This 50-70’ tall tree has been cultivated on oriental temple grounds for thousands of years. The fern-like leaves are made up of three to eight pairs of oval leaflets that are medium to dark green on top with a gray-toned underside. August flowering lasts for a month with sprays of pea like, light-yellow florets. These trees do not flower until after they are ten years old. The pendulous fruit pods are first green then brown green and persist into winter. These translucent, fleshy fruits show noticeable constrictions between toxic seeds which appear as a string of beads. Native: Japan.
This is a beautiful, medium-sized shade tree with enormous leaves and is often mistaken for the common catalpa. It grows 30-40’ high and is sometimes called Empress Tree. It can be distinguished from a catalpa by its light-purple blossoms and large egg-shaped, two-celled pods. Its wood is extra strong and light weight and is often used for crates. Native: China.
Popular in cultivation as an accent or street tree, ‘Bradford’ has an egg-shaped form. The tree grows 30-50’ in height and 20-35’ in width. It has noticeably ascending branches and twigs. Malodorous, white flowers literally cover the tree before the leaves appear. Its broadly oval, wavy-edged, glossy, dark-green leaves change in autumn to a gleaming red orange and bronze. Fruit, if present, is a small, hard, russet colored berry often hidden by the foliage. Native: China.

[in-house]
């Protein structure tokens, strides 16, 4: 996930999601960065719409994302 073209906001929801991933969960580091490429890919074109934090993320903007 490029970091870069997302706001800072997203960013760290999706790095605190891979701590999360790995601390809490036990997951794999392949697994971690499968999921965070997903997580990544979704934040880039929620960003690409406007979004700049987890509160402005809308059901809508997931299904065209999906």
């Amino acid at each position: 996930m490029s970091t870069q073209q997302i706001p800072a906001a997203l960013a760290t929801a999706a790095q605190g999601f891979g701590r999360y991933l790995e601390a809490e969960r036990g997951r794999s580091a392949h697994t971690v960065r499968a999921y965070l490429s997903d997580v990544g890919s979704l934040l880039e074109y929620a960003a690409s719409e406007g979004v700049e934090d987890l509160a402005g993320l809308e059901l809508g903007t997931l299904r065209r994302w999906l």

O-17 Pyrus calleryana ‘Chanticleer’ This cultivar is an upright, tightly pyramidal form that does not break apart like the other pear cultivars. It has abundant blossoms in the spring. Fall color is reddish purple, but not as bright as the ‘Bradford’.
This Photinia grows 10-15’ and is known for its red-colored new foliage. It is an upright plant that requires pruning to attain basal branching. It can be used as a hedge or a small tree. The flower clusters range from 5-6” across and will appear the latter part of April if the buds are not pruned. The leaves are alternate and 2 3/4-4” long. They first appear copper red, eventually changing to lustrous, dark green on top and pale below. Native: China.